Sign in with
Sign up | Sign in
Your question

Block Other Admins from a HDD

Last response: in Storage
Share
October 19, 2011 4:43:47 PM

Hello, I'll be buying a 1TB HDD. How can I block another administrator account from accessing it?
I'll be installing games that I rather keep them safe from deletion or restarting.
I know I can hide it with group policy editor, but can I block them from typing D: on the explorer?

More about : block admins hdd

a c 116 G Storage
October 19, 2011 6:14:15 PM

Just have one Admin account and password protect it. All other users including you should have regular accounts (not full Admin rights). This is safer from a virus and malware protection standpoint too.
October 20, 2011 6:35:22 AM

Ubrales said:
Just have one Admin account and password protect it. All other users including you should have regular accounts (not full Admin rights). This is safer from a virus and malware protection standpoint too.


The computer will be shared, but the HDD will be mine!
Related resources
a c 116 G Storage
October 20, 2011 1:35:18 PM

muradw2 said:
The computer will be shared, but the HDD will be mine!

Yes that is fine. You can still have just one Admin account, password protected. All users including you should have and use regular accounts.

Other users will not be able to install/delete/modify programs.
October 20, 2011 2:30:33 PM

That is not what he is asking, he is asking how to block other administrators on the box. It is a shared pc, so it looks like he is saying that everyone has rights to the pc as admins, or more than just him.

The answer is, well, I don't know what kind of os is on the box. Typically with admin rights, you can't prevent anyone from doing stuff to that drive. If the whole drive is under your SID (I haven't messed around with this stuff for years) and encrypted (like the my docs folder is now) then they can't see anything in your directory (well, at least not read any of the files, I don't know if it encrypts file names). It does NOT prevent someone with admin access from just formatting your drive though.

If you are buying a separate drive, I would suggest buying either a fast removable usb2 external drive, or a hot swap cage that will allow you to remove your drive when you are not using the pc.

Basically, there is not a way to guarantee anything if there are other admins on the box.
a c 116 G Storage
October 20, 2011 3:26:37 PM

Yes, all Admin accounts have the same rights. And, Admin accounts are not recommended for general surfing because of the potential of malware infiltration.
October 20, 2011 3:42:45 PM

ngoy said:
That is not what he is asking, he is asking how to block other administrators on the box. It is a shared pc, so it looks like he is saying that everyone has rights to the pc as admins, or more than just him.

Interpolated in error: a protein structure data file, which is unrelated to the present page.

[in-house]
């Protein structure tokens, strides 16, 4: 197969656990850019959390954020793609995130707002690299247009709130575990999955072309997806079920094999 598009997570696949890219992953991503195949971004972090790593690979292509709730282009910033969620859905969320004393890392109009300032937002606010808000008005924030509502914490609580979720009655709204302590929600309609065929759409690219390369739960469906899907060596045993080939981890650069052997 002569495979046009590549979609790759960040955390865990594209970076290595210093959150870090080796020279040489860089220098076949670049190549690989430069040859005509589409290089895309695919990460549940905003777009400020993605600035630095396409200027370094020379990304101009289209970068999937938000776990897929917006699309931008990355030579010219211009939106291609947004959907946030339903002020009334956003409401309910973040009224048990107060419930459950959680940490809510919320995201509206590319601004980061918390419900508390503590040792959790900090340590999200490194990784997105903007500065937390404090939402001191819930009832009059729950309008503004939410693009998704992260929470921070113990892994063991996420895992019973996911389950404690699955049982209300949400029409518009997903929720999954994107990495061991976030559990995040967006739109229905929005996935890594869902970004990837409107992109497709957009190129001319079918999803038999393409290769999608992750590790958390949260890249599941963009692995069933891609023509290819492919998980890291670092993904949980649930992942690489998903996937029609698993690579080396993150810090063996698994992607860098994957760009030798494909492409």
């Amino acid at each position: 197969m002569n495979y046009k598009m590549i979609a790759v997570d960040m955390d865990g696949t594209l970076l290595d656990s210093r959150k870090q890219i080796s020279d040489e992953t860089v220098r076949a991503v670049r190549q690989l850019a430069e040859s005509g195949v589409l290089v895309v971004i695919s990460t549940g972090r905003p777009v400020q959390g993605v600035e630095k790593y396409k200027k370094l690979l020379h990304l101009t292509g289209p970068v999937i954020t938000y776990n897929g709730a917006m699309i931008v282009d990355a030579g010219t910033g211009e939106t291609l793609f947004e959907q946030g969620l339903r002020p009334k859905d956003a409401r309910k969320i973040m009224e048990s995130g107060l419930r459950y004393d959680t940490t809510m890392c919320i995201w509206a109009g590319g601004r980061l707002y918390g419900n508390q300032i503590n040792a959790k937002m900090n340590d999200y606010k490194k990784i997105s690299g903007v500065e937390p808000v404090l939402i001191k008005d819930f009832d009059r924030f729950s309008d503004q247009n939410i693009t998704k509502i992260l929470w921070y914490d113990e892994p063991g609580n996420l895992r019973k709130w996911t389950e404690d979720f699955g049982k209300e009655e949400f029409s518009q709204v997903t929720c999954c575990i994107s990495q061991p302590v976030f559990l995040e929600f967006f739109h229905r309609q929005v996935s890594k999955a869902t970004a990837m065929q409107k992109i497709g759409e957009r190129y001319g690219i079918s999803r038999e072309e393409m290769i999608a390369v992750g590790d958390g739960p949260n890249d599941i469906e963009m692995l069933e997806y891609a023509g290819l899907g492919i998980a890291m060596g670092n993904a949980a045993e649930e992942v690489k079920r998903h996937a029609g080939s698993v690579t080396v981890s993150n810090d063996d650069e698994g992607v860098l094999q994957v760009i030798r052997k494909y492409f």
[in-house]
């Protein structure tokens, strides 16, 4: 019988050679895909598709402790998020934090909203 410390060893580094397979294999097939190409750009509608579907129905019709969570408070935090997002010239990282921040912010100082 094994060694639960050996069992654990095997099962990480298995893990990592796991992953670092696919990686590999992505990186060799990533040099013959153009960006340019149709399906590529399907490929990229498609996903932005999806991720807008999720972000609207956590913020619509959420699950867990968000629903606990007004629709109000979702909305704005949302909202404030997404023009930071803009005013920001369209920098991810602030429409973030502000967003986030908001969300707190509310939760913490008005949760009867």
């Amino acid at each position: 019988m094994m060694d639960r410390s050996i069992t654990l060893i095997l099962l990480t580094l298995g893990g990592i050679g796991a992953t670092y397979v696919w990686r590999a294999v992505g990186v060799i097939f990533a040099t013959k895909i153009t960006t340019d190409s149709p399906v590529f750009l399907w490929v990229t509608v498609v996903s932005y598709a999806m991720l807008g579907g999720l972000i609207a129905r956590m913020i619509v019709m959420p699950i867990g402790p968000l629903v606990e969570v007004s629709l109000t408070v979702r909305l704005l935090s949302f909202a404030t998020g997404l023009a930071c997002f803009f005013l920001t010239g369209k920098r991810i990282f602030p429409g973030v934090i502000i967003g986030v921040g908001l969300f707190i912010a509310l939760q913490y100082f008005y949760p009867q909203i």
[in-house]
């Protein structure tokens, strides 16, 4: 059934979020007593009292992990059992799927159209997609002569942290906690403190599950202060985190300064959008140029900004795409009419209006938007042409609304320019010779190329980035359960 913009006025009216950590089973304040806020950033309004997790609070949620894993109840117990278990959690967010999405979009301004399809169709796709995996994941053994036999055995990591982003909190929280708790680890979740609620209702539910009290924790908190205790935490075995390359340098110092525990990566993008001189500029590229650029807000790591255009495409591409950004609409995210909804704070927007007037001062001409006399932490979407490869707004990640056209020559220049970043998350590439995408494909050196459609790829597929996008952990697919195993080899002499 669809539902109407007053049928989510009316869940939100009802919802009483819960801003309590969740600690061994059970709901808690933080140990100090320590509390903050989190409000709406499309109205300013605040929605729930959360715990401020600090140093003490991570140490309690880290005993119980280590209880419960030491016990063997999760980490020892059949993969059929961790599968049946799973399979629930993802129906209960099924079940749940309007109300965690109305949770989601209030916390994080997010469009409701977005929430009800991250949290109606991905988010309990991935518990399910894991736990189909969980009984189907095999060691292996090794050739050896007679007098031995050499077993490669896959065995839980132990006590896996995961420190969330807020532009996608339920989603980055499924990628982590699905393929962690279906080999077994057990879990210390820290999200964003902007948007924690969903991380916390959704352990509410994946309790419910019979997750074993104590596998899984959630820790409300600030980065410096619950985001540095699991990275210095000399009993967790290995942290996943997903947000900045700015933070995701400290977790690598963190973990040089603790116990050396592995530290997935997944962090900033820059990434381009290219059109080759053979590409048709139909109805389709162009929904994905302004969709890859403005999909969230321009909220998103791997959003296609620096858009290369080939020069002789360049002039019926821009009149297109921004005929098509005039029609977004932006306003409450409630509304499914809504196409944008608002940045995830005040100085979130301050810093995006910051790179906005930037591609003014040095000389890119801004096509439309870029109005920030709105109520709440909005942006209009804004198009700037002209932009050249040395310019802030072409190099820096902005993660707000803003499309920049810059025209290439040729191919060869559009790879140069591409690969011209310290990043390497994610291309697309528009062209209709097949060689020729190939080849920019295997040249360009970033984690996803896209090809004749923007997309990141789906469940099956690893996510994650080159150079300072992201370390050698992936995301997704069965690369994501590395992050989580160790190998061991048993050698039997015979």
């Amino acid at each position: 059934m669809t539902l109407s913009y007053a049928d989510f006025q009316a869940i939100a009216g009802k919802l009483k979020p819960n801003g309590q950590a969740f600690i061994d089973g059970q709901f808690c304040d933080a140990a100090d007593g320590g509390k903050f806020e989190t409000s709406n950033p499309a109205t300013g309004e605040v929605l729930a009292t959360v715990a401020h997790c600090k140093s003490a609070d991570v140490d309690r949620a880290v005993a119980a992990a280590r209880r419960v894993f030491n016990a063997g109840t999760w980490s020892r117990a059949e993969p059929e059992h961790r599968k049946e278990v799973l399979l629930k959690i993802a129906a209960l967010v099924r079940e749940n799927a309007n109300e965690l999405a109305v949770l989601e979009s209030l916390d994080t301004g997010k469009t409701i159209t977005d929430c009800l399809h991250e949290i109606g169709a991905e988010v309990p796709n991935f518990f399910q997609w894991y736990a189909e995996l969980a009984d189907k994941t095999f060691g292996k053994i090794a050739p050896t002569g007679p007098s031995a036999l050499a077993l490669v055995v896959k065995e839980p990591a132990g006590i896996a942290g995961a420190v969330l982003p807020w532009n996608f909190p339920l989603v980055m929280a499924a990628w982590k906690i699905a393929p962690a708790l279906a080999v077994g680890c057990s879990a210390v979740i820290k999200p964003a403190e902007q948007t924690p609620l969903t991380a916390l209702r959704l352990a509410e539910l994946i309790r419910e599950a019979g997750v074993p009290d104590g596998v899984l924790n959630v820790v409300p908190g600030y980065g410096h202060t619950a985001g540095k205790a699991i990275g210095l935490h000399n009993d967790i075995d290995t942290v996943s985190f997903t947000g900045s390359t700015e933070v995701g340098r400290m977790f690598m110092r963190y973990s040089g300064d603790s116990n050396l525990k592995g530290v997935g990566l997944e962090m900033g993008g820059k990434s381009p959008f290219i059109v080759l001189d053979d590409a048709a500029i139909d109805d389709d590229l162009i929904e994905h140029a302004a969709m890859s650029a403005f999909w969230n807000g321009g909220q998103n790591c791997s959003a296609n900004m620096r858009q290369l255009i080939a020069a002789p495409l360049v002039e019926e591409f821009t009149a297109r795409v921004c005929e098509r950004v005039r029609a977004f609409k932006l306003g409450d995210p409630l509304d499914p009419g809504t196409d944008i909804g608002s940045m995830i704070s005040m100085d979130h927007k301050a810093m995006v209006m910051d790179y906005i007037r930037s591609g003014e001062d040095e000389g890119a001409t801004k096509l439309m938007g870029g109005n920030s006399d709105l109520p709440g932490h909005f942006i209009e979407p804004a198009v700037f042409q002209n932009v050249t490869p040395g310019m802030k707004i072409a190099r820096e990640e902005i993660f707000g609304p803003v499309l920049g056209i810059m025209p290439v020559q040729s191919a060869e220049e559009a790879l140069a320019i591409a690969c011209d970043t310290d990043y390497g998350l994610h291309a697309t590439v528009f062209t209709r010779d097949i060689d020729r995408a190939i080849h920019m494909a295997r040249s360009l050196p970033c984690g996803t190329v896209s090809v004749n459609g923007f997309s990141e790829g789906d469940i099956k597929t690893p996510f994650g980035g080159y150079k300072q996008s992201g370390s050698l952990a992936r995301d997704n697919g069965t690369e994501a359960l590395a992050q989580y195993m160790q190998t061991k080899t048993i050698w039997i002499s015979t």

The answer is, well, I don't know what kind of os is on the box. Typically with admin rights, you can't prevent anyone from doing stuff to that drive. If the whole drive is under your SID (I haven't messed around with this stuff for years) and encrypted (like the my docs folder is now) then they can't see anything in your directory (well, at least not read any of the files, I don't know if it encrypts file names). It does NOT prevent someone with admin access from just formatting your drive though.

If you are buying a separate drive, I would suggest buying either a fast removable usb2 external drive, or a hot swap cage that will allow you to remove your drive when you are not using the pc.

Basically, there is not a way to guarantee anything if there are other admins on the box.


Very true even if you run the group policy editor as long as another user is an Admin they can still change the group policy to make them the one in control, then you can play a nice group policy tug a war for control over the resources. Unless you physically remove the drive from the computer there is no way to keep them from reading or writing to the drive.
October 20, 2011 5:09:27 PM

caqde said:
Very true even if you run the group policy editor as long as another user is an Admin they can still change the group policy to make them the one in control, then you can play a nice group policy tug a war for control over the resources. Unless you physically remove the drive from the computer there is no way to keep them from reading or writing to the drive.

Am not protecting it from genuises, they are just 4 dumb little brothers, they don't know what group policy is.
a b G Storage
October 20, 2011 5:24:45 PM

It sounds to me like "4 dumb little brothers" are not qualified to have Administrator access. If that isn't an option, then you need to encrypt the entire drive. That still won't stop them from installing / uninstalling things in and out of Windows, but at least will offer some protection to the source files.